verb (used with object), hurt, hurting.
to cause bodily injury to; injure:
He was badly hurt in the accident.
to cause bodily pain to or in:
The wound still hurts him.
to damage or decrease the efficiency of (a material object) by striking, rough use, improper care, etc.:
Moths can’t hurt this suit because it’s mothproof. Dirty oil can hurt a car’s engine.
to affect adversely; harm:
to hurt one’s reputation; It wouldn’t hurt the lawn if you watered it more often.
to cause mental pain to; offend or grieve:
She hurt his feelings by not asking him to the party.
verb (used without object), hurt, hurting.
to feel or suffer bodily or mental pain or distress:
My back still hurts.
to cause bodily or mental pain or distress:
The blow to his pride hurt most.
to cause injury, damage, or harm.
to suffer want or need.
a blow that inflicts a wound; bodily injury or the cause of such injury.
injury, damage, or harm.
the cause of mental pain or offense, as an insult.
Heraldry. a rounded azure.
The hurt child was taken to the hospital.
offended; unfavorably affected:
suggesting that one has been offended or is suffering in mind:
Take that hurt look off your face!
an object or part that gives protection, such as a concrete block that protects a building from traffic or the shoulder of an axle against which the hub strikes
verb hurts, hurting, hurt
to cause physical pain to (someone or something)
to cause emotional pain or distress to (someone)
to produce a painful sensation in (someone): the bruise hurts
(intransitive) (informal) to feel pain
physical, moral, or mental pain or suffering
a wound, cut, or sore
damage or injury; harm
injured or pained physically or emotionally: a hurt knee, a hurt look
(Southern English, dialect) another name for whortleberry
c.1200, “to injure, wound” (the body, feelings, reputation, etc.), also “to stumble (into), bump into; charge against, rush, crash into; knock (things) together,” from Old French hurter “to ram, strike, collide,” perhaps from Frankish *hurt “ram” (cf. Middle High German hurten “run at, collide,” Old Norse hrutr “ram”). The English usage is as old as the French, and perhaps there was a native Old English *hyrtan, but it has not been recorded. Meaning “to be a source of pain” (of a body part) is from 1850. To hurt (one’s) feelings attested by 1779. Sense of “knock” died out 17c., but cf. hurtle. Other Germanic languages tend to use their form of English scathe in this sense (cf. Danish skade, Swedish skada, German schaden, Dutch schaden).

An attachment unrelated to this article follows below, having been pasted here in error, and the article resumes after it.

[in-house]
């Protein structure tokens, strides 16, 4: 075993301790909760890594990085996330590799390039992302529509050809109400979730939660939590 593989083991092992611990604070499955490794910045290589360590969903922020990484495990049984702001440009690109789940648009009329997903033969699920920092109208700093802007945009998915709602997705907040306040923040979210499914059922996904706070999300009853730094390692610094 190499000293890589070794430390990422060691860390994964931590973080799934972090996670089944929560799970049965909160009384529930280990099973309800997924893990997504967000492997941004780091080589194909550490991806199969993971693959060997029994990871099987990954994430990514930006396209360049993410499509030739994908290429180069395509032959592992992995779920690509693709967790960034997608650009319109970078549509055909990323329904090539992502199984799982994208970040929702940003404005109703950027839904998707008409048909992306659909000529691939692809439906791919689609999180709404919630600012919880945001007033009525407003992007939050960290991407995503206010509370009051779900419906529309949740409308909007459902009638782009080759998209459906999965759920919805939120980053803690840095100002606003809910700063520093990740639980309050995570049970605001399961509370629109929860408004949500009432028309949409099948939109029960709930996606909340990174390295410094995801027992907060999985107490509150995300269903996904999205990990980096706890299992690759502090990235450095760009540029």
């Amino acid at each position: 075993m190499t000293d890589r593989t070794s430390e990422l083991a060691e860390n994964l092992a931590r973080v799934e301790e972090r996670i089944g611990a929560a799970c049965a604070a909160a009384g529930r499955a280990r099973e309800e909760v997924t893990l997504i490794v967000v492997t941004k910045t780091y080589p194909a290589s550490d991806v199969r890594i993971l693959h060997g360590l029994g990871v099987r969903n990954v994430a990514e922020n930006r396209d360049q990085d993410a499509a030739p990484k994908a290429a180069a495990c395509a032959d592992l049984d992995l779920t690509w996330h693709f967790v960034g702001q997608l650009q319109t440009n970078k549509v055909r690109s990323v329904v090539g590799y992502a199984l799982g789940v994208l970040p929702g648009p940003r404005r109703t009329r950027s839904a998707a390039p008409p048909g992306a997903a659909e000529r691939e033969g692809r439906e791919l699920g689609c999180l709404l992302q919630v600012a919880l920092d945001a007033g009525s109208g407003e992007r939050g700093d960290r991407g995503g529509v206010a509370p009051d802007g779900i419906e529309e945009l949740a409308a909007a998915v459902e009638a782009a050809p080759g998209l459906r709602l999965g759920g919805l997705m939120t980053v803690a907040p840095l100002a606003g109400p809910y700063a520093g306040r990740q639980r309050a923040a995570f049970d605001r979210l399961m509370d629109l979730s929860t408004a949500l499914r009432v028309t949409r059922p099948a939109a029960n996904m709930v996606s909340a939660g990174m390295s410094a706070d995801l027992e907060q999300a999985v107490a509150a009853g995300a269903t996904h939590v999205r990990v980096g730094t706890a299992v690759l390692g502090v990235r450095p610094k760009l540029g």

c.1200, “a wound, an injury;” also “sorrow, lovesickness,” from hurt (v.).
Ugly; ill-favored; piss-ugly: I never saw anyone as hurt as her boyfriend (1980s+ Teenagers)
see: not hurt a fly
[hurt-fuh l] /ˈhɜrt fəl/ adjective 1. causing or injury; injurious; harmful. /ˈhɜːtfʊl/ adjective 1. causing distress or injury: to say hurtful things adj. “harmful,” mid-15c., from hurt (n.) + -ful. Related: Hurtfully; hurtfulness.
[hurt] /hɜrt/ verb (used with object), hurt, hurting. 1. to cause bodily injury to; injure: He was badly hurt in the accident. 2. to cause bodily pain to or in: The wound still hurts him. 3. to damage or decrease the efficiency of (a material object) by striking, rough use, improper care, etc.: Moths can’t […]
[hur-tl] /ˈhɜr tl/ verb (used without object), hurtled, hurtling. 1. to rush violently; move with great speed: The car hurtled down the highway. 2. to move or go noisily or resoundingly, as with violent or rapid motion: The sound was deafening, as tons of snow hurtled down the mountain. 3. Archaic. to strike together or […]
[hurt-lis] /ˈhɜrt lɪs/ adjective 1. unhurt; uninjured. 2. harmless; innocuous.